Rising Commodity Prices,  Recovering Confidence Key Drivers of Latin America’s Growth

December 6, 2017//-Recovering confidence, accommodative financial conditions, rising commodities prices and a healthy global backdrop have driven Latin America’s economic performance in third quarter (Q3), as the economy puts last year’s recession firmly behind it.

This is according to the December 2017 edition of the FocusEconomics Consensus Forecast – LatinFocus.

Economic growth in Latin America sped up in the third quarter, as the long-awaited recovery takes hold. Preliminary data reveals that regional GDP expanded 1.7% annually in Q3, above Q2’s 1.1% rise and the strongest rate of growth since Q1 2014, it added.

Taking a closer look at the individual economies for which data is available, momentum firmed in major player Brazil, driven by strengthening household consumption and an improvement in investment.

FocusEconomics, a leading provider of economic analysis and forecasts for 127 countries in Africa, Asia, Europe and the Americas, noted in the report: Low inflation, near record-low interest rates and an improvement in confidence bolstered economic activity in the third quarter”.

Growth also gained steam in Chile, supported by a resilient labour market and higher export revenues. Similarly, higher commodities prices also boosted Colombia’s external sector in Q3, and GDP expanded at a quicker pace than in Q2, it reported.

In contrast, Mexico’s economy defied the regional trend and decelerated, as natural disasters weighed on its performance and high inflation eroded household spending.

Although GDP data is still outstanding for regional heavyweight Argentina, indicators for Q3 suggest that economic activity accelerated notably.

Meanwhile, Venezuela’s economy likely remained in free fall with little respite despite higher oil prices. Oil production dwindled in Q3 due to a lack of investment and mismanagement, and the gradual rise in oil prices is nowhere near enough to right the economy’s sinking ship.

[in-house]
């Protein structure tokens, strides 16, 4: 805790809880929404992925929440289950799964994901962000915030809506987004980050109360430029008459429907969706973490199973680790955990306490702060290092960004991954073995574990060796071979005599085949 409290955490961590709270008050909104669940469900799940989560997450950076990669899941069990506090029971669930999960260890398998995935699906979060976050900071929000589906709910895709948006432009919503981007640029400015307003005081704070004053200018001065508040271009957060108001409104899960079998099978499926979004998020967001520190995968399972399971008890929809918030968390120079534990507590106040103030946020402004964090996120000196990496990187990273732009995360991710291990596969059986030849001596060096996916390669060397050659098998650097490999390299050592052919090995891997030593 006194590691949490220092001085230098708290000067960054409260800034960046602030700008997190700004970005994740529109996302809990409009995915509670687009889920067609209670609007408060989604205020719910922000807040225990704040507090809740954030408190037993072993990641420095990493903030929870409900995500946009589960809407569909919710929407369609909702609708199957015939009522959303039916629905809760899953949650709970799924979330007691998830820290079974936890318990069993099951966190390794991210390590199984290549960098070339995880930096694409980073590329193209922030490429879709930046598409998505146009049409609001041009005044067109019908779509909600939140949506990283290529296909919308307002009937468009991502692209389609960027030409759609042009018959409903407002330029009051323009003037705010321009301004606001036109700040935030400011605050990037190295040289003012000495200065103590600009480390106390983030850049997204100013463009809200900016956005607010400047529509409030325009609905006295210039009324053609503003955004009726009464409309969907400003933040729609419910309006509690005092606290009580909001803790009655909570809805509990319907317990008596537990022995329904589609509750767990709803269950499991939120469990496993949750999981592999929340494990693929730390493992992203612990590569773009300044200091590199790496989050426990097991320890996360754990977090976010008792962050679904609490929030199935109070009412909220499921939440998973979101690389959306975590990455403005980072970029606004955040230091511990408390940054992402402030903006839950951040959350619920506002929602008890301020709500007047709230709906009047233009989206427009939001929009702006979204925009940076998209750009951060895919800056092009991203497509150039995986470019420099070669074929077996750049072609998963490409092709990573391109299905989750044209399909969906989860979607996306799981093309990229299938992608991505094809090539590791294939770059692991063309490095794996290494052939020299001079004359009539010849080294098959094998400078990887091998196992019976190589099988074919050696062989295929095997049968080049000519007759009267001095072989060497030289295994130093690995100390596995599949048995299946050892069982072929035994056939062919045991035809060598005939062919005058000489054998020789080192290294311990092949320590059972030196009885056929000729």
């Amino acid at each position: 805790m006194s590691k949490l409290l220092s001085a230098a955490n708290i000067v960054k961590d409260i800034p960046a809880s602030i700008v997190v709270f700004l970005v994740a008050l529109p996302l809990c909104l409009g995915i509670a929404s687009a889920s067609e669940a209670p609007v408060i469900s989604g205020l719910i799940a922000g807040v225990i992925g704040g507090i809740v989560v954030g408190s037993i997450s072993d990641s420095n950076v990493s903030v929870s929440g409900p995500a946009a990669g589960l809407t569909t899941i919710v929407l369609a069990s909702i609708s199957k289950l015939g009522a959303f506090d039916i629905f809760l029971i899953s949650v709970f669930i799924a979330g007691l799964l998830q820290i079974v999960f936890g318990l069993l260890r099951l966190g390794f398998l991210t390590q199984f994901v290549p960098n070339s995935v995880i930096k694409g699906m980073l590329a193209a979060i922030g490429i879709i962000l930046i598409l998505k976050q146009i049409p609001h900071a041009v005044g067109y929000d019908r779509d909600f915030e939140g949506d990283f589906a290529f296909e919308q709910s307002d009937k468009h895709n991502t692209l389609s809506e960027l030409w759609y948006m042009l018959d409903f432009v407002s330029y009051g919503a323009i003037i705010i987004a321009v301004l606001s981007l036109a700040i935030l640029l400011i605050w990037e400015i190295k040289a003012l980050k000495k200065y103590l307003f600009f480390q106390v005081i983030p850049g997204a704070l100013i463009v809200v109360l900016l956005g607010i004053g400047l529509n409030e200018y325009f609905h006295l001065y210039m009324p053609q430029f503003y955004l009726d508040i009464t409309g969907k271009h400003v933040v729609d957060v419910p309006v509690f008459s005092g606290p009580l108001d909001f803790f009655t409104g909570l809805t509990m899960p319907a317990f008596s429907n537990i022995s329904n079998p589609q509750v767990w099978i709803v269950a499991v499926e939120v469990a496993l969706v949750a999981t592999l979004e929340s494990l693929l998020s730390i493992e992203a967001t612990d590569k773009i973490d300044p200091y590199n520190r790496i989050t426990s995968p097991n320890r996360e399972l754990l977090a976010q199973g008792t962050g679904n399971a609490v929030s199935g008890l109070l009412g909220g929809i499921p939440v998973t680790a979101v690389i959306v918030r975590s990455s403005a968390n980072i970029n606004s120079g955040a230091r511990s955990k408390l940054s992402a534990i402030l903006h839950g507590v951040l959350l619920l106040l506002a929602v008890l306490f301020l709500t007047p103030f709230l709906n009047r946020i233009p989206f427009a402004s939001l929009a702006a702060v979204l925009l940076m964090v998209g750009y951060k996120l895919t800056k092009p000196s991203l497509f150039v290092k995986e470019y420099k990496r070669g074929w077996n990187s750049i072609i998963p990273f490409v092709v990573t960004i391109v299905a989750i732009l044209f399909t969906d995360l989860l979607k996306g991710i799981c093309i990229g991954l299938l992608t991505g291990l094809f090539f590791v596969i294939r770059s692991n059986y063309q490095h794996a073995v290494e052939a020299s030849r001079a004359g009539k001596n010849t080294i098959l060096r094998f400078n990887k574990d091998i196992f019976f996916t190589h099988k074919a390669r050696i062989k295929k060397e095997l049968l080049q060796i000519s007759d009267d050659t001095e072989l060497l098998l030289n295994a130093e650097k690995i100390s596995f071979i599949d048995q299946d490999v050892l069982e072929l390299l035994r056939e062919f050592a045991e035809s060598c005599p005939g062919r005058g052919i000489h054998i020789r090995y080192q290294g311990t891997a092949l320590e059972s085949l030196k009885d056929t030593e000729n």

OUTLOOK | Election cycle clouds policy outlook

The LatinFocus observed that  although the acceleration in growth is positive for the region, the pace of the recovery will be gradual considering last year’s performance, and economic slack persists.

Moreover, macroeconomic imbalances need to be addressed to put growth on a sustainable path. The region’s election cycle is, however, generating significant uncertainty regarding reforms and growth prospects, it warned.

“In the short term, upcoming elections in Brazil and Mexico are narrowing the window of time to enact badly-needed reforms, as politicians turn their attention to their campaigns. In late November, Mexico’s Finance Minister, José Antonio Meade, resigned to become the 2018 presidential candidate for the PRI party”.

Policymakers in Brazil are likely to begin distancing themselves from President Michel Temer, who is deeply unpopular.

In the medium-term, there is a risk that the upcoming votes will yield more divided parliaments, complicating policymaking, according to the LatinFocus.

“Chile’s November elections yielded a fractured congress, and the simultaneous presidential vote revealed a small margin of victory between the top two contenders”.

A second round of the presidential vote will take place on 17 December. On the other hand, new political figures in parliaments could be positive for the region’s outlook, if they manage to win strong mandates and usher in macroeconomic reforms.

In Argentina, President Mauricio Macri’s political capital has allowed him to pass several notable reforms. Most recently, he signed a landmark fiscal agreement with regional governors on 16 November, which should help correct the country’s macroeconomic imbalances.

This month, the LatinFocus Consensus Forecast for the region is unchanged and analysts see regional GDP growing 2.4% in 2018. A recovery of confidence in the region is expected to fuel healthy private consumption and investment next year, while exports of commodities are seen benefiting from higher global prices.

In 2019, growth is seen rising modestly to 2.7%. 6 of the 11 economies included in this report saw unchanged prospects this month, including Argentina, Colombia and Peru.

However, growth prospects were upgraded for Brazil, after a better-than-expected Q3 GDP reading, Ecuador and Paraguay.

Mexico and Venezuela were the only countries to see downgrades. Peru and Paraguay are expected to be the region’s fastestgrowing economies next year, with projected growth rates of 3.9%, followed closely by Bolivia.

At the other end of the spectrum, Venezuela is seen contracting 5.0% and Ecuador is seen growing a modest 1.4%.

African Eye Report 

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